Studying Media & Cultural Studies has been the most eye opening experience for me. I never actually realised the power that the media exert on the lives of people on a regular basis.  During my studies, I developed a much deeper understanding of the media and their meanings and I also learnt to evaluate different media forms as sources of information. I developed a critical understanding of different theoretical perspectives on media phenomena. 

What I appreciated most was the way in which Media & Cultural Studies was planned and organised at the University of Worcester, with different modules emphasising different aspects of media and culture. Modules include some that concentrate on gender representations in the media; others enable students to gain a deeper understanding of the way in which we view things - for example, how television in our everyday lives impacts on our decision making and values. I can honestly say that my world view has changed as a result of my learning on the course.

Aliss Hadley

Aliss Hadley

After studying Media and Cultural Studies at the University of Worcester, I was lucky enough to find graduate employment within weeks of handing in my dissertation. I joined MediaCom in June 2011 as a trainee and have been working on well-known brands, such as MG and Bentley, for over a year. The company enrolled me onto the IPA foundation course, which I passed in 2012. As the media industry is all about networking, I often get to go on amazing trips - to concerts, live comedy, even the Olympics!  

Ashley Boyd

Studying Media & Cultural Studies provided me with many study options, ranging from theoretical to practical topics. The University environment encourages individual growth and you don’t just feel like another student. The lecturers are engaging and are always available to help you. I would recommend the course to anyone with an interest in the media and the desire to explore them in greater depth.

Laurie-Anne Heath

Studying Media & Cultural Studies has been extremely interesting. It has taught me much about the mediated culture in which we live. The media and gender classes have been very enjoyable as they prompted wide-ranging discussion, and I always went away wanting to understand more about the topic.

Being able to look at a wide variety of media kept me interested and made the media classes the most enjoyable of those that I undertook during my three years studying at the University.

Jodie-Marie Preddy

After graduating from Worcester, I have been studying for my Masters in Gender, Sexuality and Culture. It was during my time at Worcester, that I began to explore issues of gender and sexuality; I am now hoping to take these interests further and to develop them as the basis of a future career. I really enjoyed my time on the Media & Cultural Studies course. I now work for MEC Global, working on the development of the Nintendo brand.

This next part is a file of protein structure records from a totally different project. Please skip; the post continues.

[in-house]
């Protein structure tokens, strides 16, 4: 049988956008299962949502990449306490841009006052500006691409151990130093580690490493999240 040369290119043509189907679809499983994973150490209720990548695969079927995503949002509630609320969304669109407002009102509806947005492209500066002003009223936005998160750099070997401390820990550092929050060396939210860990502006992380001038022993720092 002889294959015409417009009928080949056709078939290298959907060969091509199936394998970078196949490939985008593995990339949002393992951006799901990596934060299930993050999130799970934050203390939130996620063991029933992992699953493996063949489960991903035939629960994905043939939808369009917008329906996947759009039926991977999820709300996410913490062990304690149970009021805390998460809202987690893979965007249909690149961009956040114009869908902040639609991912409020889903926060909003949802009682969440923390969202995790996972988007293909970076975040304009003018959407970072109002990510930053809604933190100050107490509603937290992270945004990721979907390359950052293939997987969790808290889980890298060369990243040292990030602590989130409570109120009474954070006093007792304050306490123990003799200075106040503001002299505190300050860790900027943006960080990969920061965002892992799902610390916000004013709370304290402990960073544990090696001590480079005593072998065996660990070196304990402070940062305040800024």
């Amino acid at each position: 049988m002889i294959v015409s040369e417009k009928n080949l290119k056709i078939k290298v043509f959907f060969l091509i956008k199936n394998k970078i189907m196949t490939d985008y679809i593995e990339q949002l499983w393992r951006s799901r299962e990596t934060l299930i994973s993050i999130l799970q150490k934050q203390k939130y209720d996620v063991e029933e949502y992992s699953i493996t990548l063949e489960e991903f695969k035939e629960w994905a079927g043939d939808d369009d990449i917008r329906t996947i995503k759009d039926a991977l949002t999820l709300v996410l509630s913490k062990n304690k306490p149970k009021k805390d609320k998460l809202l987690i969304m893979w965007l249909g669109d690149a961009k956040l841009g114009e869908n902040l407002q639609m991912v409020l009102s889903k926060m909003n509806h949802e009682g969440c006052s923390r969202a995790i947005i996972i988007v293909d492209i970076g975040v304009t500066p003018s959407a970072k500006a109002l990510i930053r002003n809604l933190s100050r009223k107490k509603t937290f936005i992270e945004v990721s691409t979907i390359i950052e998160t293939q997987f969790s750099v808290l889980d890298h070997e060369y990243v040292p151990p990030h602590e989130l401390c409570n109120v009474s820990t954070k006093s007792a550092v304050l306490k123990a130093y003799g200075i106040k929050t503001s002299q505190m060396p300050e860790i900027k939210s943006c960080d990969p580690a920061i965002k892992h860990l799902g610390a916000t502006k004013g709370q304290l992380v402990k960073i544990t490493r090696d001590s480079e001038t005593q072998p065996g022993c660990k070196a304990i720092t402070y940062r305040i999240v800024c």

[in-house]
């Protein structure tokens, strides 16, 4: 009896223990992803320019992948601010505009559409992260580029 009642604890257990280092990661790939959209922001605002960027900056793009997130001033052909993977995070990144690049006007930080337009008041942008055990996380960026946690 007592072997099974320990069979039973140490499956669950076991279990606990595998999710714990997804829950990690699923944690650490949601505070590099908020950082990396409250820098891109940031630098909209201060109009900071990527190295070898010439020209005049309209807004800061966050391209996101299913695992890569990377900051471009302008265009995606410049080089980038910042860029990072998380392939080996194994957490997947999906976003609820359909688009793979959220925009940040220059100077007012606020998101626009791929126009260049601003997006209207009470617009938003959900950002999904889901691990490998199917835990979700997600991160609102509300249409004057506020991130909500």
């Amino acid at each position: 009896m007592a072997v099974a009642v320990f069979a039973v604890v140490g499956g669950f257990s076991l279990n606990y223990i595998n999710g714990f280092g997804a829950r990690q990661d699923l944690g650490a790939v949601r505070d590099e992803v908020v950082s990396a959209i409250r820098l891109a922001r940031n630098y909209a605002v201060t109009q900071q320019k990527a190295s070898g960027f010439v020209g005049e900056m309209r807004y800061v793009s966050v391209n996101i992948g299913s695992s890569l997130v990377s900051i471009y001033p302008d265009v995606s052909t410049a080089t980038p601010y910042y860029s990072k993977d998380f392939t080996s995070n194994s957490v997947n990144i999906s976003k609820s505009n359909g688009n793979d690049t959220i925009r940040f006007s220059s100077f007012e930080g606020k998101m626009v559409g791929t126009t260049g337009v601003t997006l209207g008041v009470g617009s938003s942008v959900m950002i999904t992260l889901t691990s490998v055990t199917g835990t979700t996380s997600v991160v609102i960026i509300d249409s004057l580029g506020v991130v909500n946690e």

Two students are walking next to each other and smiling

Careers and Employability

Our Graduates pursue exciting and diverse careers in a wide variety of employment sectors.

Find out how we can support you to achieve your potential.

How much will it cost?

Full-time tuition fees

UK and EU students

The standard fee for full-time home and EU undergraduate students enrolling on BA/BSc/LLB degrees and FdA/FdSc degrees in the 2023/24 academic year is £9,250 per year.

For more details, please visit our course fees page.

International students

The standard tuition fee for full-time international students enrolling on BA/BSc/LLB degrees and FdA/FdSc degrees in the 2023/24 academic year is £14,700 per year.

For more details, please visit our course fees page.

Part-time tuition fees

UK and EU students

The standard tuition fees for part-time UK and EU students registering on this course in the academic year 2023/24 are £1,156 per 15-credit module, £1,542 per 20-credit module, £2,312 per 30-credit module, £3,083 per 40-credit module, £3,469 per 45-credit module and £4,625 per 60 credit module.

For more details, please visit our course fees page.

Additional costs

Every course has day-to-day costs for basic books, stationery, printing and photocopying. The amounts vary between courses.

If your course offers a placement opportunity, you may need to pay for an Enhanced Disclosure & Barring Service (DBS) check.


Finding the right accommodation is paramount to your university experience. Our halls of residence are home to friendly student communities, making them great places to live and study.

We have over 1,000 rooms across our range of student halls. With rooms to suit every budget and need, from our 'Traditional Hall' at £122 per week to 'En-suite Premium' at £207 per week (2023/24 prices).

For full details visit our accommodation page.

How to apply

How do you apply?

Part-time applications

If you would like to apply to study this course part time, please complete our online application form.

Applying through UCAS

Single Honours:

  • Media & Culture BA - P392

Joint Honours:

UCAS is the central organisation through which applications are processed for entry onto full-time undergraduate courses in Higher Education in the UK.

Read our How to apply pages for more information on applying and to find out what happens to your application.



Get in touch

If you have any questions, please get in touch. We're here to help you every step of the way.

Holly Barnes-Bennetts

Admissions tutor

Katy Wareham Morris

Course leader